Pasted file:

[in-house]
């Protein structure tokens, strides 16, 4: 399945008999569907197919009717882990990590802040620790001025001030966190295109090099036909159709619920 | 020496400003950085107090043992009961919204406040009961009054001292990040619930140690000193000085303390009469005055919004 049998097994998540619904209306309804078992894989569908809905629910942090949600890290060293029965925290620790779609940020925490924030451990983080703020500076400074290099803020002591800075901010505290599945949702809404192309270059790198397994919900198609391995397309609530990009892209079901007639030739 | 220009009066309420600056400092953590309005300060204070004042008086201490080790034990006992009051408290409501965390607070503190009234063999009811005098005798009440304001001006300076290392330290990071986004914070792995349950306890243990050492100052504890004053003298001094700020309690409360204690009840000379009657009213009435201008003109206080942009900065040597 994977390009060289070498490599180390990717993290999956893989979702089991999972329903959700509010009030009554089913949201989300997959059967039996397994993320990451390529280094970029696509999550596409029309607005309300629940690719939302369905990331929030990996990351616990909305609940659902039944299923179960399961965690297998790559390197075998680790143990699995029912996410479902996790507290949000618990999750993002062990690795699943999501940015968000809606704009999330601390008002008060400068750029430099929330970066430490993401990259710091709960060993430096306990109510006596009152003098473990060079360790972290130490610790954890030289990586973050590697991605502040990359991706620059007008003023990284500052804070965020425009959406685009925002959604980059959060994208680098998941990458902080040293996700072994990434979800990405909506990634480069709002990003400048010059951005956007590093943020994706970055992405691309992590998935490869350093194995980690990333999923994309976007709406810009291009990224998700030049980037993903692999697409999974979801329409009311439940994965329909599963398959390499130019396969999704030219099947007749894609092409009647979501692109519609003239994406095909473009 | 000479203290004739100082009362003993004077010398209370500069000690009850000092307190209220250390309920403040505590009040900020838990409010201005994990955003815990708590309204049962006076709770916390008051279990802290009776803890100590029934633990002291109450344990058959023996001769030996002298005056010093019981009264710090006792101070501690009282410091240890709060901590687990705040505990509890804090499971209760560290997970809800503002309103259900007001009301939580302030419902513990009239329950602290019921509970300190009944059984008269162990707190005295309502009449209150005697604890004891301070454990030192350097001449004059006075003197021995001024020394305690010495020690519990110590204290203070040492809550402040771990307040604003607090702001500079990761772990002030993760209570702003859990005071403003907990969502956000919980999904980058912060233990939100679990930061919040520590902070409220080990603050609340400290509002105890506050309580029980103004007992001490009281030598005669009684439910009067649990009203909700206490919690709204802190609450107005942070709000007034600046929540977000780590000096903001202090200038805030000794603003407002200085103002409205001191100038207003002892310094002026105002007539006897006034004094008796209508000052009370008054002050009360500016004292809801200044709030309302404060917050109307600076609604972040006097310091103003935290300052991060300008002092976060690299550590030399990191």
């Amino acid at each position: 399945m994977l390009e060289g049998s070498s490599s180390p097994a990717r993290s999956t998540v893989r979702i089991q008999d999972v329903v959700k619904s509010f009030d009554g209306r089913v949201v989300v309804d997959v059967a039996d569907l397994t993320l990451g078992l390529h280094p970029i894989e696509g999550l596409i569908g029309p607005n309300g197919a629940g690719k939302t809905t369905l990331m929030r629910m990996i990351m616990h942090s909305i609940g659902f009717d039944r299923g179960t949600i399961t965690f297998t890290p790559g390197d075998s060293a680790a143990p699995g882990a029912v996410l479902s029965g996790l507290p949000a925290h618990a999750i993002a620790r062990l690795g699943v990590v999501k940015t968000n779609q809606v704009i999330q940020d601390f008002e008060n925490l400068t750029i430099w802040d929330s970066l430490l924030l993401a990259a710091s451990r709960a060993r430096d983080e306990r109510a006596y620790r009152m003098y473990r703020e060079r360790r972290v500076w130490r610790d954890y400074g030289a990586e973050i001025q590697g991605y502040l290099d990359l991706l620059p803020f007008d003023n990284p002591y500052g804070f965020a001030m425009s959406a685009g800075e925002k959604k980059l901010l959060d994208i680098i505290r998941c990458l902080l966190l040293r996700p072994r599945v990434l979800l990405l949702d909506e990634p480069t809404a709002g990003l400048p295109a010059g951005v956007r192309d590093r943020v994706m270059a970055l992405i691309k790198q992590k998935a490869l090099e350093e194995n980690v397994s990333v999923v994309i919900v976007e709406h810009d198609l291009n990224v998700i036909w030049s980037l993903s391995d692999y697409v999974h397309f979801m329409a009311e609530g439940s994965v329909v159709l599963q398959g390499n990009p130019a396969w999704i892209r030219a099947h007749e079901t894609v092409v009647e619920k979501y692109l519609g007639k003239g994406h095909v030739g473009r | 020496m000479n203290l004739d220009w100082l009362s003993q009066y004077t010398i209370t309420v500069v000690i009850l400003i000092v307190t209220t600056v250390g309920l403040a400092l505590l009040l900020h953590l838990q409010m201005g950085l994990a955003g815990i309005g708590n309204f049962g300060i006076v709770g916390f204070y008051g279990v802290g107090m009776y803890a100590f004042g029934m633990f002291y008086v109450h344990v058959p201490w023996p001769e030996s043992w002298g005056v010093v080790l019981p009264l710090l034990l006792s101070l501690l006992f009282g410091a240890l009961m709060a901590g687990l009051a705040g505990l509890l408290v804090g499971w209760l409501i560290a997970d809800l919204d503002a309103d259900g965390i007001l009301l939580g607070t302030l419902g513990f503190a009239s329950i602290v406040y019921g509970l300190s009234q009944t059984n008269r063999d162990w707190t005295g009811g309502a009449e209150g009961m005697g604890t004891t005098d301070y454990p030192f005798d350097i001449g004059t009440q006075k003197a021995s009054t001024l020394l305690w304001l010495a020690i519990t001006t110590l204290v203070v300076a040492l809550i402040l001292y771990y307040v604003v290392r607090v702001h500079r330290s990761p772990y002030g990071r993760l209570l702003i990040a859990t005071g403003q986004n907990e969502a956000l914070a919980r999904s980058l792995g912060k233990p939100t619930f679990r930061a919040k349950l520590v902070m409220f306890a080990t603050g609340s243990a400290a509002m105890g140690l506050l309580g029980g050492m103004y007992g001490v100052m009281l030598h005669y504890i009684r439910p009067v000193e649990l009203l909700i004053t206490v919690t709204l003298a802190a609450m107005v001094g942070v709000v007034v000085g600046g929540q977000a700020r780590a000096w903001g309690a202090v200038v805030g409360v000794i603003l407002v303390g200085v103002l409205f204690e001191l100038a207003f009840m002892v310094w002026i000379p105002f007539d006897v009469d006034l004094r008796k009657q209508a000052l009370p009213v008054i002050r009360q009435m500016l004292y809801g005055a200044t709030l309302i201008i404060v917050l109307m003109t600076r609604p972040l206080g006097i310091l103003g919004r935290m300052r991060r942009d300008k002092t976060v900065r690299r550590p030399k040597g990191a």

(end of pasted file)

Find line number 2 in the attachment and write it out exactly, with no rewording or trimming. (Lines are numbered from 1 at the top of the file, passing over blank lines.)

């Protein structure tokens, strides 16, 4: 399945008999569907197919009717882990990590802040620790001025001030966190295109090099036909159709619920 | 020496400003950085107090043992009961919204406040009961009054001292990040619930140690000193000085303390009469005055919004 049998097994998540619904209306309804078992894989569908809905629910942090949600890290060293029965925290620790779609940020925490924030451990983080703020500076400074290099803020002591800075901010505290599945949702809404192309270059790198397994919900198609391995397309609530990009892209079901007639030739 | 220009009066309420600056400092953590309005300060204070004042008086201490080790034990006992009051408290409501965390607070503190009234063999009811005098005798009440304001001006300076290392330290990071986004914070792995349950306890243990050492100052504890004053003298001094700020309690409360204690009840000379009657009213009435201008003109206080942009900065040597 994977390009060289070498490599180390990717993290999956893989979702089991999972329903959700509010009030009554089913949201989300997959059967039996397994993320990451390529280094970029696509999550596409029309607005309300629940690719939302369905990331929030990996990351616990909305609940659902039944299923179960399961965690297998790559390197075998680790143990699995029912996410479902996790507290949000618990999750993002062990690795699943999501940015968000809606704009999330601390008002008060400068750029430099929330970066430490993401990259710091709960060993430096306990109510006596009152003098473990060079360790972290130490610790954890030289990586973050590697991605502040990359991706620059007008003023990284500052804070965020425009959406685009925002959604980059959060994208680098998941990458902080040293996700072994990434979800990405909506990634480069709002990003400048010059951005956007590093943020994706970055992405691309992590998935490869350093194995980690990333999923994309976007709406810009291009990224998700030049980037993903692999697409999974979801329409009311439940994965329909599963398959390499130019396969999704030219099947007749894609092409009647979501692109519609003239994406095909473009 | 000479203290004739100082009362003993004077010398209370500069000690009850000092307190209220250390309920403040505590009040900020838990409010201005994990955003815990708590309204049962006076709770916390008051279990802290009776803890100590029934633990002291109450344990058959023996001769030996002298005056010093019981009264710090006792101070501690009282410091240890709060901590687990705040505990509890804090499971209760560290997970809800503002309103259900007001009301939580302030419902513990009239329950602290019921509970300190009944059984008269162990707190005295309502009449209150005697604890004891301070454990030192350097001449004059006075003197021995001024020394305690010495020690519990110590204290203070040492809550402040771990307040604003607090702001500079990761772990002030993760209570702003859990005071403003907990969502956000919980999904980058912060233990939100679990930061919040520590902070409220080990603050609340400290509002105890506050309580029980103004007992001490009281030598005669009684439910009067649990009203909700206490919690709204802190609450107005942070709000007034600046929540977000780590000096903001202090200038805030000794603003407002200085103002409205001191100038207003002892310094002026105002007539006897006034004094008796209508000052009370008054002050009360500016004292809801200044709030309302404060917050109307600076609604972040006097310091103003935290300052991060300008002092976060690299550590030399990191």